EA has teamed up with the makers of Dynasty Warriors to create a brand new franchise that mixes elements of Monster Hunter and Fortnite.
Given it’s one of the most popular franchises ever in Japan, there have been many Monster Hunter clones over the years. None of them have ever been made by Western companies though, for the simple reason that until 2018’s Monster Hunter: World the series has never been a major hit outside its home country. Even so, if any Western publisher was going to try and copy it you wouldn’t really expect it to be EA.
Announced out of the blue last month, Wild Hearts is a partnership with Koei Tecmo for the EA Originals label, which is usually used for indie titles such as It Takes Two and Sea Of Solitude. It’s always good to see Western and Japanese companies working together but the immediate concern with Wild Hearts is that rather than Ninja Gaiden and Nioh maker Team Ninja, Koei Tecmo has instead put Dynasty Warriors developer Omega Force to work on the game.
Omega Force are not known for their technical competence, to put things mildly, but having already gone hands-on with the game this is poised to be a major milestone for the studio and potentially the most compelling Monster Hunter rival so far.
Hunting games don’t generally have much appeal in normal video game circles but that’s essentially what Monster Hunter, and by association, Wild Hearts is. You enter the beautiful land of Azuma as a boar hunter, before learning to craft ingenious mechanisms to help take down dangerous predators called Kemono beasts. The world is made up of four areas in a fantasy version of feudal Japan, which represent one of each of the four seasons, with are accessed from the central hub city of Minato.
The game quickly introduces Karakuri, the ancient technology which players are able to craft at will and which are vital to a hunter’s survival. You use Karakuri techniques to take down beasts but also to traverse the world, using things like swinging vines to cover large gaps or building platforms to scale towering walls or springs to bounce quickly from one area to the next. Rather than Monster Hunter, this element feels like a slightly more realistic take on Fortnite and its building tools, which is an interesting addition.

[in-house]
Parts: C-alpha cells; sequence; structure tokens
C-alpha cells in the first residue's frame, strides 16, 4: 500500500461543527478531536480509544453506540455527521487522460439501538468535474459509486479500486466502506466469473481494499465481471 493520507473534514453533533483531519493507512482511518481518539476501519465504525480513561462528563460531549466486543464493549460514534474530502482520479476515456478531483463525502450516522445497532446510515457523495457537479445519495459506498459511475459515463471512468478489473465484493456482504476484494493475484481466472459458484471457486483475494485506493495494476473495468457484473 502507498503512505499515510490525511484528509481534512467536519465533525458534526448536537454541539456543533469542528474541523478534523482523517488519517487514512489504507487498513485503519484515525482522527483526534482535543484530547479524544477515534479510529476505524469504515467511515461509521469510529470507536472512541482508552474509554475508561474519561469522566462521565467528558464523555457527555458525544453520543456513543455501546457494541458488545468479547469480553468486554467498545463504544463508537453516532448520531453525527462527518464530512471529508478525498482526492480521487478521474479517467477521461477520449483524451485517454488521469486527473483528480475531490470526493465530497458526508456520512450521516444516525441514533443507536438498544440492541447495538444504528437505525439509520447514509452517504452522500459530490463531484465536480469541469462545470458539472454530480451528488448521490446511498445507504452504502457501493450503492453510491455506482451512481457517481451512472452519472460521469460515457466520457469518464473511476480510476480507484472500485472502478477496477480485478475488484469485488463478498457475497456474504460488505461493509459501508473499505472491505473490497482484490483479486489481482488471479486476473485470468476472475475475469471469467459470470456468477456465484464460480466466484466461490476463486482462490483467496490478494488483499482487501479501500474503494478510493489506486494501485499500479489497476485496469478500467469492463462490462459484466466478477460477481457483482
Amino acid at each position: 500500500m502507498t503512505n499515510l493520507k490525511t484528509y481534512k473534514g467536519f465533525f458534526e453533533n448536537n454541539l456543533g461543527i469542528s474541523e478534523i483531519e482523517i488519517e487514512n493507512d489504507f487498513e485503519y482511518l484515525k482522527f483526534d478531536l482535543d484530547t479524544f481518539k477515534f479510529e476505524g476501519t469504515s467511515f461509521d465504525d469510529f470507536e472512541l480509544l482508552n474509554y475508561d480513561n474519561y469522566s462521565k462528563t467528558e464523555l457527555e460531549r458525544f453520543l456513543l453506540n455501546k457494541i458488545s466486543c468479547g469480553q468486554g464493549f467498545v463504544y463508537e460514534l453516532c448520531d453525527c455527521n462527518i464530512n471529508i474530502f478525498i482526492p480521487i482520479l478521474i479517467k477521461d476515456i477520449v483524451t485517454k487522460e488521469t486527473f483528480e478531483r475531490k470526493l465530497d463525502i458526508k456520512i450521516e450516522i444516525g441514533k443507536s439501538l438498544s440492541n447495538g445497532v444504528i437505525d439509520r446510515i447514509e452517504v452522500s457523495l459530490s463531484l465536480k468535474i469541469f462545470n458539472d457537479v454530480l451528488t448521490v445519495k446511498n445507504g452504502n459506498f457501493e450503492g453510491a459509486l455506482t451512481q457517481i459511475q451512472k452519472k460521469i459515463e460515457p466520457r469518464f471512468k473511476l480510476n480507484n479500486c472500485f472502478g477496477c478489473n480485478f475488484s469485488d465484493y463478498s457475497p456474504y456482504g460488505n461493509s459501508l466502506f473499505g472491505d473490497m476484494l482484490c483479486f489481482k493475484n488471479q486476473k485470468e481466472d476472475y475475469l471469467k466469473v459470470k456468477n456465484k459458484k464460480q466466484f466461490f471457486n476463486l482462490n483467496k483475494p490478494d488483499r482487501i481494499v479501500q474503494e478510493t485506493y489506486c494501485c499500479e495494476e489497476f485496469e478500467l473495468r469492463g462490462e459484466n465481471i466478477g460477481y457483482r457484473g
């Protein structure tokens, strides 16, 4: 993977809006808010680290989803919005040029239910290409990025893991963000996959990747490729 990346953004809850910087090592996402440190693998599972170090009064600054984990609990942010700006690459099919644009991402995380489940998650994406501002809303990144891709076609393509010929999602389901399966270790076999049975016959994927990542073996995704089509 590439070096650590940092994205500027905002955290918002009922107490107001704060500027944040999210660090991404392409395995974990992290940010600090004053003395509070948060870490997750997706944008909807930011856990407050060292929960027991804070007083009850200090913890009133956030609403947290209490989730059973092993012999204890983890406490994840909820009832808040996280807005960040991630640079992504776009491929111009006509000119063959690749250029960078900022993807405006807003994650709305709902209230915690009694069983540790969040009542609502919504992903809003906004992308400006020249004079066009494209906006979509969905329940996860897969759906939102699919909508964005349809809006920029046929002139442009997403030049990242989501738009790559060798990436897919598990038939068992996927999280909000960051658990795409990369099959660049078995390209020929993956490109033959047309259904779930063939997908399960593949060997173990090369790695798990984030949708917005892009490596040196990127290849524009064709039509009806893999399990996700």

Wild Hearts lore dictates that you are the only remaining person able to build Karakuri at will. Crates, torches, and a glider are basic items you can build, but combining them together can make things such as giant walls to stop creatures in their tracks or huge hammers that have a stun ability. Over time, you will also learn to make traps and ziplines, as well as visit other players’ worlds to see how they’ve introduced Karakuri to their own environments.
Unlike Monster Hunter, the Kemono aren’t primarily dinosaurs and dragons but instead mix real world animals with fantastical elements, such as a powerful ice wolf. What is similar to Monster Hunter though is how long they take to defeat, with sprawling battles taking place across the whole open world area and requiring a lot of quick-thinking crafting and melee combat.